Got a quick bite of something and nothing from the Co-op before heading on to The Grapes. It's a wonderful pub and one of the most improved over the last couple of years - just be careful if you are visiting Liverpool not to mistake it for the aberration (at least from a beer perspective) for the Grapes on Mathew Street. Here it was time for a local brew from Neptune Brewery (I think the best brewery on Merseyside, but there are lots of great ones these days) and another new beer for me, the Cabo Baja Sur. Sat in the bar on the right I got chatting to another reader (she was reading the Time Traveller's Wife, but was not over enamoured with it). Good beer, nice chat. Excellent. But I couldn't be resting up, as I'd intended to make eight different pubs and time and beer was of the essence.

I headed next back over Hardman Street and up to the Hard Times & Misery, which is now called the Dicken's and King. I was happy to see they had another Mosaic on and, even better, it was from Neptune. It was lovely. Probably my Beer of the Day, if I was handing out awards. Again bumped into a couple of people for chats about things beer, football and writing related.


The late kick off was Man City v Spurs and as a Liverpool fan I had a little interest in it, even if it is so bloody early in the season (Liverpool had beaten Southampton in the 3 o'clock kick off, after apparently playing pretty poorly). Anyway, it made sense to head next to the Fly in the Loaf and catch a beer and the end of the game there. It was 2-2, then Man City scored in injury time to get the winner. A big cheer went up as there were Evertonians in the house post their game and they already want City to win the league - can't think why. Thankfully VAR stepped in (ridiculously) and disappointed blue noses of several persuasions. I enjoyed it muchly with an Ilkley Brewery 'Summer Golden Ale'.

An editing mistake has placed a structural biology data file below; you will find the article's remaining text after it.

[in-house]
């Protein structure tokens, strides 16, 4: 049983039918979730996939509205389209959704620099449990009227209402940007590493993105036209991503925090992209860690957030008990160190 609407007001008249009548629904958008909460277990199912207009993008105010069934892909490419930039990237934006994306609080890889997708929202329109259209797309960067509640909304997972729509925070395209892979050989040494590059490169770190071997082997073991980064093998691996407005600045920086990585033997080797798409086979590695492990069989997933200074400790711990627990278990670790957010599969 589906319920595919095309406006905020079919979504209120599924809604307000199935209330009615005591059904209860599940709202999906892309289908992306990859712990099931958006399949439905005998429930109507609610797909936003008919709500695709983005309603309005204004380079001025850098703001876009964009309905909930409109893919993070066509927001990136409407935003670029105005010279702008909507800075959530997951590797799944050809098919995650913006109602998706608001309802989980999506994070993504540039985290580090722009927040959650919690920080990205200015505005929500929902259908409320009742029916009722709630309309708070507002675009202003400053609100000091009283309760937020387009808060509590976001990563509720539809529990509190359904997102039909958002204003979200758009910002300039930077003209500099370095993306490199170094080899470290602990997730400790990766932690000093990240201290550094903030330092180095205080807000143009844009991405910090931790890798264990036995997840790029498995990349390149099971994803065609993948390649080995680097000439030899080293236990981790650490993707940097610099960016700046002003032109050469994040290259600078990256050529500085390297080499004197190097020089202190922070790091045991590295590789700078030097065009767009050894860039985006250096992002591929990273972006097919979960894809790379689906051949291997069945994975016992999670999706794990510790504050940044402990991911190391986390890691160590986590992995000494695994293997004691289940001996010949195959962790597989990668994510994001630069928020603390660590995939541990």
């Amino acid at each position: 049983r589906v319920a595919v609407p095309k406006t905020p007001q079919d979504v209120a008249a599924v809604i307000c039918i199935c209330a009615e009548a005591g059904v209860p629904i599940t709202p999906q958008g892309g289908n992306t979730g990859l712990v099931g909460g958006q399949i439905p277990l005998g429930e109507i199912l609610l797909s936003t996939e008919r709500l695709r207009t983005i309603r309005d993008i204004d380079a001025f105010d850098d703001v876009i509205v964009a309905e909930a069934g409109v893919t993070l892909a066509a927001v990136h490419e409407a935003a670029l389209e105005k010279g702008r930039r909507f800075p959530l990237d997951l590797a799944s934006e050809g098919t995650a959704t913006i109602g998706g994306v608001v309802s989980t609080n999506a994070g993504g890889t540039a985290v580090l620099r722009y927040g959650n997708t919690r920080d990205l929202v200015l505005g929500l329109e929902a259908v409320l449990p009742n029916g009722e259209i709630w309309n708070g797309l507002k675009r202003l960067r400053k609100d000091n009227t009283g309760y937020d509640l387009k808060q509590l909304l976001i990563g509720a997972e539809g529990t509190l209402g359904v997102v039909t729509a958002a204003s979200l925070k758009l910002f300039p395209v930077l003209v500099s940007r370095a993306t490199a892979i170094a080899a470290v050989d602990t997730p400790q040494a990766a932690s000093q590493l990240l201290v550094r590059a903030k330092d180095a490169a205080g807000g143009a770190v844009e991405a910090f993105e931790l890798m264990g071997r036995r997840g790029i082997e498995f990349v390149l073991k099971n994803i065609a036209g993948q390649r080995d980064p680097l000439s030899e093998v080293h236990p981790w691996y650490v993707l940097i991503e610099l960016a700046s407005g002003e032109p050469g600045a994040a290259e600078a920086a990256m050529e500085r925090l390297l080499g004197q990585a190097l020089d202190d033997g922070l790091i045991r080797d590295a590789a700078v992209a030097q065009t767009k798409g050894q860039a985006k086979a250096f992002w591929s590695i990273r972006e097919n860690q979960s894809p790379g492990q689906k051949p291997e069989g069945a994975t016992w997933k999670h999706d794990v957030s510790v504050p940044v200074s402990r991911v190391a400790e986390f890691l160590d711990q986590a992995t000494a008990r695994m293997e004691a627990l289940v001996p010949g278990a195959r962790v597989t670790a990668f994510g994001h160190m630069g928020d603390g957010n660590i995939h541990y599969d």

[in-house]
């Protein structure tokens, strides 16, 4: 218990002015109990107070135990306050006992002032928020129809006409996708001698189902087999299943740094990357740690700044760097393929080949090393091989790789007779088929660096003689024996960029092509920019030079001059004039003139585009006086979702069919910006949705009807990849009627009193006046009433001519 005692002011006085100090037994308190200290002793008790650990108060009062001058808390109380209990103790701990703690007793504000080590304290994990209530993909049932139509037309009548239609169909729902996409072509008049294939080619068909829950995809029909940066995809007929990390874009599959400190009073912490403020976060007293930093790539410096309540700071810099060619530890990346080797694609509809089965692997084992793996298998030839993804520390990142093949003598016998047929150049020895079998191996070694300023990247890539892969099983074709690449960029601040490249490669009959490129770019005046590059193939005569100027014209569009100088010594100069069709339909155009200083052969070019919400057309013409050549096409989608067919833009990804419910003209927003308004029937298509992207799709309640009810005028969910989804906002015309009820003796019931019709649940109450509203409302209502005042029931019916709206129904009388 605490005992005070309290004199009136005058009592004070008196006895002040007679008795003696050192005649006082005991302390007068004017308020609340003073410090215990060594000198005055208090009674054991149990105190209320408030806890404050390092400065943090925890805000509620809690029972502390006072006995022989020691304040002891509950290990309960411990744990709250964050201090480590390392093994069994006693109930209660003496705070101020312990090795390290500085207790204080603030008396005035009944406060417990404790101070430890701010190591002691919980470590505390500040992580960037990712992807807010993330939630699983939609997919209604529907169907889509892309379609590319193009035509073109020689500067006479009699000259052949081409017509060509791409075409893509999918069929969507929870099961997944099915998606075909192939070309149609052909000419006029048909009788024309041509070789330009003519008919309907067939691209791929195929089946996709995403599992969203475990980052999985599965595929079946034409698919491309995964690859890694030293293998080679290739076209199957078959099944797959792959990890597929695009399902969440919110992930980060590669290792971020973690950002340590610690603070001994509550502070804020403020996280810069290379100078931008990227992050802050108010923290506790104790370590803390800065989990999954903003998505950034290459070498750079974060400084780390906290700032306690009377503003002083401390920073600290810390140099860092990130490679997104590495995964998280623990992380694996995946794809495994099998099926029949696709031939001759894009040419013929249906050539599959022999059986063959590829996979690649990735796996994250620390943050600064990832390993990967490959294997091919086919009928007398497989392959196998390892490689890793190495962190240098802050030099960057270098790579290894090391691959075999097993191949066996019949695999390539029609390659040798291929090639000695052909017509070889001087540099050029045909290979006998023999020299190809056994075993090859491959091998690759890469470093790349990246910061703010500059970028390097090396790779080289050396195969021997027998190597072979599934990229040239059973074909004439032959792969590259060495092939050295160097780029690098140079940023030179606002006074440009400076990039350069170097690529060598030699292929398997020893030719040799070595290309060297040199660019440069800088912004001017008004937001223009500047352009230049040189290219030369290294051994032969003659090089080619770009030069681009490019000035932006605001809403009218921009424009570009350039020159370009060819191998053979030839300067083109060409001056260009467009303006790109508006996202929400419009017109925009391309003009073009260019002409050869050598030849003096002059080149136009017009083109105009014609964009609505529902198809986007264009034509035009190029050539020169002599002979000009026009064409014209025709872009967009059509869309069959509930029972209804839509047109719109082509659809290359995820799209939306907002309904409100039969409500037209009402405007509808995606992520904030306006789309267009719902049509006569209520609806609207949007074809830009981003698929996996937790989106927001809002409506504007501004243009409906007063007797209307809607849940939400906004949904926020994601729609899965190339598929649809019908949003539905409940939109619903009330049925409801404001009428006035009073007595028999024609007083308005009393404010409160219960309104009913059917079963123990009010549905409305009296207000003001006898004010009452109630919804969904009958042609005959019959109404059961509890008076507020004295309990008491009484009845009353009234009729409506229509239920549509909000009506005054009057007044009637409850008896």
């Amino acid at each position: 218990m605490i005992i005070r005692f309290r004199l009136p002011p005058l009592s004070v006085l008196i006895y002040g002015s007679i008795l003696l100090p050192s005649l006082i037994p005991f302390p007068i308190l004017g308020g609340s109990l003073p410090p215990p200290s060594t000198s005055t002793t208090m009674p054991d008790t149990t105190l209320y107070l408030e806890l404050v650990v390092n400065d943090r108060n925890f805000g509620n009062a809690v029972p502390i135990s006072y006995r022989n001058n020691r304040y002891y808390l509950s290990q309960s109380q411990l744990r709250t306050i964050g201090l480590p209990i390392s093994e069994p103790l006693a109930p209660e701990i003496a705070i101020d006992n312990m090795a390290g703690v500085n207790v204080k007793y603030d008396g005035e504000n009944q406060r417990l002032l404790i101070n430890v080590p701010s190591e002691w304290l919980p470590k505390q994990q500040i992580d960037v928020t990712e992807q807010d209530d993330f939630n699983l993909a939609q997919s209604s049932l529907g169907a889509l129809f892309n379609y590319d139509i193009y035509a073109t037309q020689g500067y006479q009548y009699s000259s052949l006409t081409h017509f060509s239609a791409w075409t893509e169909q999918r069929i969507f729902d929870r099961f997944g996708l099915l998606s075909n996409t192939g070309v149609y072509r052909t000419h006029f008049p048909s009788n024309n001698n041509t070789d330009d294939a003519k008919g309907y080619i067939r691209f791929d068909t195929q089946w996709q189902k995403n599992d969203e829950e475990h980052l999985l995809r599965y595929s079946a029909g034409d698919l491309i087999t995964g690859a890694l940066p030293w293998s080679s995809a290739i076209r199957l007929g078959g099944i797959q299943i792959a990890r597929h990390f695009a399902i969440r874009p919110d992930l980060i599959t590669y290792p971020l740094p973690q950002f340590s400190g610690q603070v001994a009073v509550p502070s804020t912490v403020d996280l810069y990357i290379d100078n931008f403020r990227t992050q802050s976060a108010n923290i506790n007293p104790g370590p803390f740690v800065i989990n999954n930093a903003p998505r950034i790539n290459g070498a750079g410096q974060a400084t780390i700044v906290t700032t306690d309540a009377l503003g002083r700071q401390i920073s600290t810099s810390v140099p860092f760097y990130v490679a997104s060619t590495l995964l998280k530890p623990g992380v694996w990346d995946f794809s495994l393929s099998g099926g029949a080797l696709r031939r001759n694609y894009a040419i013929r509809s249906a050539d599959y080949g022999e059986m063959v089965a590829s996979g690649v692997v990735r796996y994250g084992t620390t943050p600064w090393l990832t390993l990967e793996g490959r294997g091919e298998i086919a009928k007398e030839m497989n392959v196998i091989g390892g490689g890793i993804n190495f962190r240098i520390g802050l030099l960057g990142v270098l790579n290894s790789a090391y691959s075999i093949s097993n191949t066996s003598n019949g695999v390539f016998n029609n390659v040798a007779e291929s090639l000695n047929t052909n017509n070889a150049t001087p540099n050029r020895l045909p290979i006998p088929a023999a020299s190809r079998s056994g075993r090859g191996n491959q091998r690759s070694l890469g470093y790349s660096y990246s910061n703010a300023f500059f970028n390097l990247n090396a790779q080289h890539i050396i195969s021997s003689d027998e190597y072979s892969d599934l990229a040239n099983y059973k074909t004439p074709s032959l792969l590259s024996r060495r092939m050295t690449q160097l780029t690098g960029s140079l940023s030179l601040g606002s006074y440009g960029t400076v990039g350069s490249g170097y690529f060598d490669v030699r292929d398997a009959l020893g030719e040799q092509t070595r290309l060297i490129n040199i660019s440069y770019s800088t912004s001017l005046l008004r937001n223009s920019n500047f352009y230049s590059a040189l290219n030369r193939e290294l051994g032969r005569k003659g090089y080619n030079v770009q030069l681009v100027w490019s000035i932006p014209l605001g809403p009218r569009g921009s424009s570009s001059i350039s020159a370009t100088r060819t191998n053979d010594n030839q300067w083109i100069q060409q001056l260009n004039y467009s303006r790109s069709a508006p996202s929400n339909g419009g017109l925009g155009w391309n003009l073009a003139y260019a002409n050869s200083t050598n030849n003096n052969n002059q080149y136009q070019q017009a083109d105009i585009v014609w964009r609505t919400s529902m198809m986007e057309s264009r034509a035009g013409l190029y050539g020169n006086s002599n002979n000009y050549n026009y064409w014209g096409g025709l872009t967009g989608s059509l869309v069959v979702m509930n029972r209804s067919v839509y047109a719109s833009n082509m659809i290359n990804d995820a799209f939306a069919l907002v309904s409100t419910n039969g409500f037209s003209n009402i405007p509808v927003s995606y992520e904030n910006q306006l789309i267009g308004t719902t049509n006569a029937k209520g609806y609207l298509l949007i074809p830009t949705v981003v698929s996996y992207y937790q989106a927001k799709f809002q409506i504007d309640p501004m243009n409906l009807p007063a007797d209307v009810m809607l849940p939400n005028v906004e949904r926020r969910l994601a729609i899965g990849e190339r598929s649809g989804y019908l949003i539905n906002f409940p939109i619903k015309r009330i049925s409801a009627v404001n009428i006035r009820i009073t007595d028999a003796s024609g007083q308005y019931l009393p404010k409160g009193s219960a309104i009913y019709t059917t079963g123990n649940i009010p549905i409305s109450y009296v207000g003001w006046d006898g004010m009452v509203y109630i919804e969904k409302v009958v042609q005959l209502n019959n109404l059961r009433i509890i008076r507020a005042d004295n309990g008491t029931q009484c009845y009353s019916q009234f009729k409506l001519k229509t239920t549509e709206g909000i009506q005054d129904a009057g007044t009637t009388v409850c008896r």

That was pub number seven. So where for eight? There were plenty of good local options including the Pen Factory, the Belvedere, even the Phil, but I went for the Caledonia. They've had an Americana festival on all month, and there was a chance I could catch some music. As it happened I did catch a couple of tunes from Alex Gavaghan all accompanied with another local brew a 'Session IPA' (words that really shouldn't go together in my view) from Liverpool Brewing Company.

Good beer, fine music, interesting conversations and reading. All in all a damn good crawl.

Alex Gavaghan in the Caledonia